Jared Kushner, President Donald Trump's son-in-law and adviser, has been granted his permanent security clearance, a person briefed on the matter said on Wednesday, ending a period of uncertainty that had fueled questions about whether Kushner was in peril in the special counsel investigation. That led to a White House policy overhaul in February that significantly downgraded access to sensitive information for Kushner and other Trump administration officials on interim clearances.
Kushner also obtained a permanent security clearance more than a year into his work in the White House, his lawyer, Abbe Lowell, said Wednesday.
Kushner is set to regain top security clearance, and has been interviewed by Mueller about Russian interference in the 2016 presidential campaign.
Lowell, in a statement, said Kushner has cooperated fully with the investigation, including sitting for two interviews with the special counsel's office.
"A year ago, Jared was one of the first to voluntarily cooperate with any investigation into the 2017 campaign and related topics", Lowell said. But attorney Edward MacMahon, who specializes in national security matters, suggested that the FBI would not have signed off on such a clearance if Kushner was a target of a ongoing criminal investigation. The interview did not deal with Kushner's finances or his companies, Lowell said. "Since then, he has continued this complete cooperation, providing a large number of documents and sitting for hours of interview with congressional committees and providing numerous documents and sitting for two interviews with the Office of Special Counsel". He said career staff at the White House and in an intelligence agency, typically the CIA, generally make the decisions about restoring a clearance. This meant he was allowed to view classified information while his background check was pending.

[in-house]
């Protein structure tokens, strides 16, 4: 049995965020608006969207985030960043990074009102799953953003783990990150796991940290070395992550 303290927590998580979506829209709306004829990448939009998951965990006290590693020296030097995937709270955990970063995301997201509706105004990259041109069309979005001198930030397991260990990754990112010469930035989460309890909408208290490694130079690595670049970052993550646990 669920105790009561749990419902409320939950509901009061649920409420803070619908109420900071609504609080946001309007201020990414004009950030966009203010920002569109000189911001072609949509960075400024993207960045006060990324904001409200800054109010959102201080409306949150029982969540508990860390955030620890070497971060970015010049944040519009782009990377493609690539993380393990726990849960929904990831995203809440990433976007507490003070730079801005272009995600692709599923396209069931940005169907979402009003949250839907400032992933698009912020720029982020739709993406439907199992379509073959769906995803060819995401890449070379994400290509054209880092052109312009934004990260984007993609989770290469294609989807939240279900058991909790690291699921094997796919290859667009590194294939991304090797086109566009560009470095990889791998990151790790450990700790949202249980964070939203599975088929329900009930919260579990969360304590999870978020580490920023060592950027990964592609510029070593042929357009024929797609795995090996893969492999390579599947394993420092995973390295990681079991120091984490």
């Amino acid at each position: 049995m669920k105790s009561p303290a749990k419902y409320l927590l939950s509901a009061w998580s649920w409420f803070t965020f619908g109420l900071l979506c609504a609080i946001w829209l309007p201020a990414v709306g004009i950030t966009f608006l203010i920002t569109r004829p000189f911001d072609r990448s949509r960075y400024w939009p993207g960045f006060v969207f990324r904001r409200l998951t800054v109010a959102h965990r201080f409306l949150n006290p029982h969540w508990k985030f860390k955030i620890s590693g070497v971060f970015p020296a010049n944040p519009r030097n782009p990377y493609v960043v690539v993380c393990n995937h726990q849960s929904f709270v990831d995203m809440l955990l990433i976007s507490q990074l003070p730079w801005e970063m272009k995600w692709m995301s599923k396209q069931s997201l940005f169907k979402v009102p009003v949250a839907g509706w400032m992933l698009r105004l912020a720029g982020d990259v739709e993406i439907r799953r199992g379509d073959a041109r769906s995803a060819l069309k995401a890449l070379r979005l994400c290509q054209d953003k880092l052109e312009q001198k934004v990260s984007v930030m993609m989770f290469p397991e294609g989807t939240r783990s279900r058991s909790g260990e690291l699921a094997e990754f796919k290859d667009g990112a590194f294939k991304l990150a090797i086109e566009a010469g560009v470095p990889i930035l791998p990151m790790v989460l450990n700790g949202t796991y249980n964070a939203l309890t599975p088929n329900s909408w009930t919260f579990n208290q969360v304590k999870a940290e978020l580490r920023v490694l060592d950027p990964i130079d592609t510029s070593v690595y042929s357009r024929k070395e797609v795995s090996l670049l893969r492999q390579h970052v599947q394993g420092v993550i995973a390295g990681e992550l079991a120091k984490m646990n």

Some had expected Kushner might not receive a permanent clearance for the duration of Mueller's investigation.
Kushner's initial SF-86 form did not mention any foreign contacts, though he quickly supplemented it to indicate that he would provide that information. He updated the form in the spring, listing about 100 contacts, but did not mention the June 2016 Trump Tower meeting he attended with Russian lawyer Natalia Veselnitskaya, Donald Trump Jr., and former Trump campaign chairman Paul Manafort.